Albert Zoer back to winning form

February 8, 2009

Dutch rider Albert Zoer made his comeback to top-level competition this weekend at Bordeaux's World Cup round, months after fracturing his leg in two places and missing Olympic selection.


Albert Zoer and Oki Doki jump to the win in Bordeaux.


Germany's Marco Kutscher and Cornet Obolensky finished second.
© Pierre Costabadie/FEI

"This is great for more than one reason," said Albert Zoer after receiving the €40,500 cheque yesterday. "It's wonderful to have found my old form back. It's super that Okidoki jumps the way he does. He's the old Oki again! And I needed the 20 points badly, I suppose I will qualify for Las Vegas now."

Last summer Albert Zoer had developed into one of the very few riders in the world who could catch up with the likes of Meredith Michaels Beerbaum, having two 'first' horses of top quality to do the tough job. Just 36 hours after winning the Aachen Grand Prix, Zoer smashed the bones in his leg, training one of his young horses. He returned to the circuit in the indoor season, but he was hardly able to walk the course. "It took quite a while for me to get the right feeling back," he said.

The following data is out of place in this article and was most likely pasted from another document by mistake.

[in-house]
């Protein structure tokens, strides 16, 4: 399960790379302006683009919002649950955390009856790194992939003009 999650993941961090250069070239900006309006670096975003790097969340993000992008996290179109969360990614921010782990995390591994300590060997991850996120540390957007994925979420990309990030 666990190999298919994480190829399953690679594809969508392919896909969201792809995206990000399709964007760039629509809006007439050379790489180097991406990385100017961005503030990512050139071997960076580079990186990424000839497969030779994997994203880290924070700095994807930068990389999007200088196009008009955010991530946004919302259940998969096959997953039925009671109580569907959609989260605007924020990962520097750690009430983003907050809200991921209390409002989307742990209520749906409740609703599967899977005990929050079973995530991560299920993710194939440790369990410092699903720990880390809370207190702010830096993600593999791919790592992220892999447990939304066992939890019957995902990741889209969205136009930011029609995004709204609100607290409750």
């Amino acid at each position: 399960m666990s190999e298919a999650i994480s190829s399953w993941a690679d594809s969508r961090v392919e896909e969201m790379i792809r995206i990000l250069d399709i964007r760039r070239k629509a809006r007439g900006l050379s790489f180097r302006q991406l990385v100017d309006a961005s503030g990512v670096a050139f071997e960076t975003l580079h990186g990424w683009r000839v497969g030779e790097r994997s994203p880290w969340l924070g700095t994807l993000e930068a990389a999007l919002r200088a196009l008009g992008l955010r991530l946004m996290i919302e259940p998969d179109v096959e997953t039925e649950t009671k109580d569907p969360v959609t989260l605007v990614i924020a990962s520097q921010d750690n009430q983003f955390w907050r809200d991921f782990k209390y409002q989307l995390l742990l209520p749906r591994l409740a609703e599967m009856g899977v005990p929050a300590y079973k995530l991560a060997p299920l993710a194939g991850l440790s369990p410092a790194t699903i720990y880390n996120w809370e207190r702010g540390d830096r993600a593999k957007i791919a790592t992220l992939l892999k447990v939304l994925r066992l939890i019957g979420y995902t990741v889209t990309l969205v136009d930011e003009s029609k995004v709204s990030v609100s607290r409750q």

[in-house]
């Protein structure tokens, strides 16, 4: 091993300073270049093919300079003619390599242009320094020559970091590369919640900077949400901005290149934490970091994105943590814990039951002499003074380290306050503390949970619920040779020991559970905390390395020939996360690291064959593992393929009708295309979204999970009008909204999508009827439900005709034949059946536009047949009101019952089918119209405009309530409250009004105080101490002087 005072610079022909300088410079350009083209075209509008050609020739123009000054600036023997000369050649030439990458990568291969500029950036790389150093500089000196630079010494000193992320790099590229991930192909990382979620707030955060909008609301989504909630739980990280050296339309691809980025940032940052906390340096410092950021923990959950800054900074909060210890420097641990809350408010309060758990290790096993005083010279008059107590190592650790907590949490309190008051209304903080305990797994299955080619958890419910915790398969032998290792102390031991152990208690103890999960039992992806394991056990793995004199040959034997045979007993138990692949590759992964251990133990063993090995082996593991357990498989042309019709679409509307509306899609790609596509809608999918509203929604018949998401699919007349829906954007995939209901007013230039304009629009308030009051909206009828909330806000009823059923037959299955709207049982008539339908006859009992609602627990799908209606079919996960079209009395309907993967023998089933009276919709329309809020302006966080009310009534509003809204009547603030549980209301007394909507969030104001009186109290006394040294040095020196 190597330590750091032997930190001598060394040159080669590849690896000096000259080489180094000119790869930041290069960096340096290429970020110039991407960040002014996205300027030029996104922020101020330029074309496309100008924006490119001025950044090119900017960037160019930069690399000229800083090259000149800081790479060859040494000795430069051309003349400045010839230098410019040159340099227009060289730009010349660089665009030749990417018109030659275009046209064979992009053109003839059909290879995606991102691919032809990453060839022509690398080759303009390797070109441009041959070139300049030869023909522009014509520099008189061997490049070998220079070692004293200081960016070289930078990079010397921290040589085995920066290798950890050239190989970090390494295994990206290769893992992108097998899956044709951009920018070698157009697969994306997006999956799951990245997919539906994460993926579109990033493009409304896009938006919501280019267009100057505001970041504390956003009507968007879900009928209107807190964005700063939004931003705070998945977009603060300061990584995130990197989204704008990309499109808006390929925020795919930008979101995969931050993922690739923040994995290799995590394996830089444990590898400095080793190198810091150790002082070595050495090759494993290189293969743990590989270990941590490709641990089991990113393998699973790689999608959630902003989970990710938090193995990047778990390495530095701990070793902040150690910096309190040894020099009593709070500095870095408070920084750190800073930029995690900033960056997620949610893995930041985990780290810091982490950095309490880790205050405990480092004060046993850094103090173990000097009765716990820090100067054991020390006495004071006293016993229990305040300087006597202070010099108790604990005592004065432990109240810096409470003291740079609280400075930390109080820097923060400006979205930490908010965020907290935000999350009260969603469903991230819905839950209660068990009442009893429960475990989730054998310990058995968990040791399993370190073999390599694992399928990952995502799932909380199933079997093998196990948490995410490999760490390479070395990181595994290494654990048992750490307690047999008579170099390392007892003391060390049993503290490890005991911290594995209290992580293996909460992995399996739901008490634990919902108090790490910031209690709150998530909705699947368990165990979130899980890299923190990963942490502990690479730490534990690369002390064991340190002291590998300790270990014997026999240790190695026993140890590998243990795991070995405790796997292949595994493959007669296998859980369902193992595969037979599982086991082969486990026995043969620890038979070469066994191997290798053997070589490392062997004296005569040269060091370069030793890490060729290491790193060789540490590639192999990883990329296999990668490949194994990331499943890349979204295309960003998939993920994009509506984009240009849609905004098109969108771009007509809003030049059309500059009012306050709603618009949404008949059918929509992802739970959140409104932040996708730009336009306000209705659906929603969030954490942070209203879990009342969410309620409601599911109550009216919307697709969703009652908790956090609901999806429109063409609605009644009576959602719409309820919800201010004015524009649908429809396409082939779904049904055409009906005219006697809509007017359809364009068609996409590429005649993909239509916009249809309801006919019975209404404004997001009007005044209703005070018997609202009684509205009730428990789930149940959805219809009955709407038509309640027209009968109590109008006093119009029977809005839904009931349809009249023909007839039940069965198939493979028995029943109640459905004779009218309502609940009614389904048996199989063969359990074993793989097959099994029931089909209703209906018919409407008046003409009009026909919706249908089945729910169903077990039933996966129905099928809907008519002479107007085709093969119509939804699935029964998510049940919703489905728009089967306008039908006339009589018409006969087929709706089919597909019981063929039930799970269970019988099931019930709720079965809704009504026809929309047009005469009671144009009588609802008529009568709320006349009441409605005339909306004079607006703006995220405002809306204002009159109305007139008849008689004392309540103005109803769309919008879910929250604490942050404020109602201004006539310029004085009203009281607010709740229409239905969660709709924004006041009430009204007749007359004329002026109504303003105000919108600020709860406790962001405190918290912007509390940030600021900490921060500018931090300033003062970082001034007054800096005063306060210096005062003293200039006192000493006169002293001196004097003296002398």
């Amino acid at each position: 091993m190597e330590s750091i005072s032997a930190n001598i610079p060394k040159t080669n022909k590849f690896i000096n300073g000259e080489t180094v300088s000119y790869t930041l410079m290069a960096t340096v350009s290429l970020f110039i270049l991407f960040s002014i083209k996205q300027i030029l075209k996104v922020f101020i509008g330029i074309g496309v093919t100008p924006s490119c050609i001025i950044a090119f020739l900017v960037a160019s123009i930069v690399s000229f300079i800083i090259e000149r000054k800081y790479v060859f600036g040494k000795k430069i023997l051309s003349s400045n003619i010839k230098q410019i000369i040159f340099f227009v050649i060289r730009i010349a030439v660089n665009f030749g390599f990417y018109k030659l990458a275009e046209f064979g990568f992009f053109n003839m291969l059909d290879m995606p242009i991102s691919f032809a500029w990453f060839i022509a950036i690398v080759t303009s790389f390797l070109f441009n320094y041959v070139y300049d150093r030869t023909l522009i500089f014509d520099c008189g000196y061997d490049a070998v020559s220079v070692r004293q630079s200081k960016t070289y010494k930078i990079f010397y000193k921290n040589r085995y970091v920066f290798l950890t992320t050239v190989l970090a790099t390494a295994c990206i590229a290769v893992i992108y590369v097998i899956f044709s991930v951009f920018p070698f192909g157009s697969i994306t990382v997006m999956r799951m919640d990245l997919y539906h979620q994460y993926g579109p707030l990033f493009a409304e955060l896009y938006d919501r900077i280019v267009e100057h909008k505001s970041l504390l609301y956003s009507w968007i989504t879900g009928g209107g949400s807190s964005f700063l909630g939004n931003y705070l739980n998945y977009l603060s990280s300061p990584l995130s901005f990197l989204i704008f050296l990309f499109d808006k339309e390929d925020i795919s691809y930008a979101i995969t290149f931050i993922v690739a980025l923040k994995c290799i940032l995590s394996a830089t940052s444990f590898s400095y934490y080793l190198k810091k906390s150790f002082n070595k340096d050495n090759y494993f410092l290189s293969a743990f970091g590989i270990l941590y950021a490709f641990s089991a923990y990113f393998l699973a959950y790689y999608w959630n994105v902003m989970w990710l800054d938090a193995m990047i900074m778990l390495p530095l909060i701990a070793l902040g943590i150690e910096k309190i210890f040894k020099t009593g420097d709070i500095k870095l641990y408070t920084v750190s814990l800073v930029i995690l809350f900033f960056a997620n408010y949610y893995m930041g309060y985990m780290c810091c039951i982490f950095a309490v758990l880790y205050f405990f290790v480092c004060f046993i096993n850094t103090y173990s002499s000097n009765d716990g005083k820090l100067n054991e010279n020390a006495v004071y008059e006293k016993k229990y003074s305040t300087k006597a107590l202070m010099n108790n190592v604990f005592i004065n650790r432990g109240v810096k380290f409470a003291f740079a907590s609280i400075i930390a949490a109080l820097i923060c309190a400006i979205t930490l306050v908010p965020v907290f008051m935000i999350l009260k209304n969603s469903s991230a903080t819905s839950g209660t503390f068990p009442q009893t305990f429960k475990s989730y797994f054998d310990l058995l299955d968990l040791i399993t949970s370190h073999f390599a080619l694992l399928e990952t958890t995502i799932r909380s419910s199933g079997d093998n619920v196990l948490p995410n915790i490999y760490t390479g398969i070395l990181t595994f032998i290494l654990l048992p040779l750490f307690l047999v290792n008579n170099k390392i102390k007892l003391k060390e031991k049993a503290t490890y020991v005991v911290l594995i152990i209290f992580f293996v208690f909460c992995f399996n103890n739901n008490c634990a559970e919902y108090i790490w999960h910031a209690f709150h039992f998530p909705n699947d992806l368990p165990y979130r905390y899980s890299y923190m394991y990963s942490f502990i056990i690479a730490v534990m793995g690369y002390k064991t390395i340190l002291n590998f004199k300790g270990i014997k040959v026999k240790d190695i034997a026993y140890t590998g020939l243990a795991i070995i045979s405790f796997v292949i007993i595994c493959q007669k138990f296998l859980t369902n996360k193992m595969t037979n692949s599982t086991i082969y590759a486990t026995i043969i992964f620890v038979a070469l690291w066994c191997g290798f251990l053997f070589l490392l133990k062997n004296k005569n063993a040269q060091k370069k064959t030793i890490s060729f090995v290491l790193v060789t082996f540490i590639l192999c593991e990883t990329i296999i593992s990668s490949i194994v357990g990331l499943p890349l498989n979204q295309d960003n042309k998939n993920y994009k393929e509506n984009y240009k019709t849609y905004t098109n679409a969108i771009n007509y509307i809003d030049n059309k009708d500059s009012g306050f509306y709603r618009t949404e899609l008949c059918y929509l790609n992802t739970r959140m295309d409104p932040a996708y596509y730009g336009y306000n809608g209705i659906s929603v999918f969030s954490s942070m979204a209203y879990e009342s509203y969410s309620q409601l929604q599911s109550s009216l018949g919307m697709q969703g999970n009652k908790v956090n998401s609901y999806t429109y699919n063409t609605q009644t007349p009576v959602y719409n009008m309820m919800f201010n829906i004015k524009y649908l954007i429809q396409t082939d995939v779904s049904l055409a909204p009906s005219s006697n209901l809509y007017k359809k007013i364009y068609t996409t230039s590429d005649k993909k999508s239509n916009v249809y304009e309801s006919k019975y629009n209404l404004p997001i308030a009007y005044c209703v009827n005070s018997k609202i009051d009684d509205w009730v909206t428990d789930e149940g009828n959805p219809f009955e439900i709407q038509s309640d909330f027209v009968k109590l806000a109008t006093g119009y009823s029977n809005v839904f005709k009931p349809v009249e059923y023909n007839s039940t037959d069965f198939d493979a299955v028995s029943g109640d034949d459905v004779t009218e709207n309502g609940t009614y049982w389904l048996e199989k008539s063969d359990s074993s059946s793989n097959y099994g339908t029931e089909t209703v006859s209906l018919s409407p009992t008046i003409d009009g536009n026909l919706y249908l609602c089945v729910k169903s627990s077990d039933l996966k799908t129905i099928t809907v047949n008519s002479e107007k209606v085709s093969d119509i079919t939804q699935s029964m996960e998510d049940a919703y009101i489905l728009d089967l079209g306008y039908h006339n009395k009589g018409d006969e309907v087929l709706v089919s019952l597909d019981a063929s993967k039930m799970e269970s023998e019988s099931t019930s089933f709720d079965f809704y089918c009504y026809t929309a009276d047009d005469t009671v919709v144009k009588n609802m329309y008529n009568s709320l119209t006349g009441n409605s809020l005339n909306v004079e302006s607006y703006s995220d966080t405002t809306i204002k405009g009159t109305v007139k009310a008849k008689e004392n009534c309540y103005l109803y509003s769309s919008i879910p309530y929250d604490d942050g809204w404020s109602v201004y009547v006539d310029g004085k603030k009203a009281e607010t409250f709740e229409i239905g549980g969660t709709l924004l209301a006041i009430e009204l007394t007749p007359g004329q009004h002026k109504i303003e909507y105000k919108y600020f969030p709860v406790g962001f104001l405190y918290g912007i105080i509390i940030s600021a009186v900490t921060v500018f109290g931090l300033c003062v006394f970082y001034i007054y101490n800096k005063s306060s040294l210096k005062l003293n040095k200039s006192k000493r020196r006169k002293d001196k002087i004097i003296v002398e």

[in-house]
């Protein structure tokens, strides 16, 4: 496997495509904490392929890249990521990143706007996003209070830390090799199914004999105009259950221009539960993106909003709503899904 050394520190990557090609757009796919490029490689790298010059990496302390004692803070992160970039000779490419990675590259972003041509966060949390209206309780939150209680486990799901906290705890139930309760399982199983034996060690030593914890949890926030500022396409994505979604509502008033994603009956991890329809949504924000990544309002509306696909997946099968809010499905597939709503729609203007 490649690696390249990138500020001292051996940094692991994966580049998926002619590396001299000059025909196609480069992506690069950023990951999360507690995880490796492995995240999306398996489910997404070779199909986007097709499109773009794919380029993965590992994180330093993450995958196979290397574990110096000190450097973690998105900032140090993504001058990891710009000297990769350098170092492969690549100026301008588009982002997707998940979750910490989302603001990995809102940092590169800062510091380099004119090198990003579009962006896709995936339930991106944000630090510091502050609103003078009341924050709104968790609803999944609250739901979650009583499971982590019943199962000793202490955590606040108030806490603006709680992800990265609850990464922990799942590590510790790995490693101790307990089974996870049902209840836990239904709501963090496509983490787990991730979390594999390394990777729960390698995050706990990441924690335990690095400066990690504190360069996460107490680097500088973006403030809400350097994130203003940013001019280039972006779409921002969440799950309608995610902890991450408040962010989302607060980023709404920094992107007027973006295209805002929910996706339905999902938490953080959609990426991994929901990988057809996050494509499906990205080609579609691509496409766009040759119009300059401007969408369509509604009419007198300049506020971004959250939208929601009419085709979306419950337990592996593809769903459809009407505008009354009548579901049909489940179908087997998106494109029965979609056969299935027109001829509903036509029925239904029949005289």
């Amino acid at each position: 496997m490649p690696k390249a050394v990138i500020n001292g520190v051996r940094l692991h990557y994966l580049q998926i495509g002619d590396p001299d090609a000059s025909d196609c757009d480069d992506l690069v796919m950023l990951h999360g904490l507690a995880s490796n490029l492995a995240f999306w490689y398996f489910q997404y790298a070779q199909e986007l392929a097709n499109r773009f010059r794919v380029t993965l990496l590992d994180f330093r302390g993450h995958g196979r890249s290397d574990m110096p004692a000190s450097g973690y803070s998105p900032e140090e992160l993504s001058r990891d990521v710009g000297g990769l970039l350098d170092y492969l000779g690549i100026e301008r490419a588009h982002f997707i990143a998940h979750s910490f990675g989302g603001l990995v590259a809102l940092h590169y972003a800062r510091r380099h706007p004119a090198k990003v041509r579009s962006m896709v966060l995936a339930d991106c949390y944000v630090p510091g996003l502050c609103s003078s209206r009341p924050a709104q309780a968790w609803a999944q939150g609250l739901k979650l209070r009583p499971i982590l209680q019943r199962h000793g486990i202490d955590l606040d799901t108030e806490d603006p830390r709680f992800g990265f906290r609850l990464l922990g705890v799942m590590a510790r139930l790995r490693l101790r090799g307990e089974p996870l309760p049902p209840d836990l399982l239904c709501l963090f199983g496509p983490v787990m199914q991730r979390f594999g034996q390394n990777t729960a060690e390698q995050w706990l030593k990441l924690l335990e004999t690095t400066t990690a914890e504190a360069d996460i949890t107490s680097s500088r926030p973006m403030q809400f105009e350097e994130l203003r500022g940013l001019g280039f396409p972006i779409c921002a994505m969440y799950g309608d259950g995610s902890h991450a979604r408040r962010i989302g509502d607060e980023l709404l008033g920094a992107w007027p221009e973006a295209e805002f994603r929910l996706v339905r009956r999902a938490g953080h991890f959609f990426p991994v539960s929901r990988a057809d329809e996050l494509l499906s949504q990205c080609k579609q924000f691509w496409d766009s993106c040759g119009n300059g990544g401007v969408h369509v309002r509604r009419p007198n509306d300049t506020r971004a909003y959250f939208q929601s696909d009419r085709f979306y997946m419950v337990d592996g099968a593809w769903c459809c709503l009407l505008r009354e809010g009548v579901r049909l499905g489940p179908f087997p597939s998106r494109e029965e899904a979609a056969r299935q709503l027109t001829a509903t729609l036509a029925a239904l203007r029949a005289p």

It took even longer for Albert's top horse Okidoki to return to form. "Oki is a bit nervous by nature. He had been away from the circuit for months and had to return in the indoor season. That did not suit him at all, with all the noise and tension in the indoor arena's. Bit by bit he started to concentrate more and jump better. Today, for the second weekend in a row, he gave me the old feeling."

What Okidoki also gave to his rider was the full 20 points, ensuring Zoer of a place in the final in Las Vegas.

The 'Jumping International de Bordeaux' had attracted 9 of the top 10 riders, which forced course designer Frank Rothenberger to build both big and technical. "This was one of the toughest courses so far in the World Cup competition," Zoer said. "It was high and you needed to be in control all the time, having to push forward and then hold back in the lines."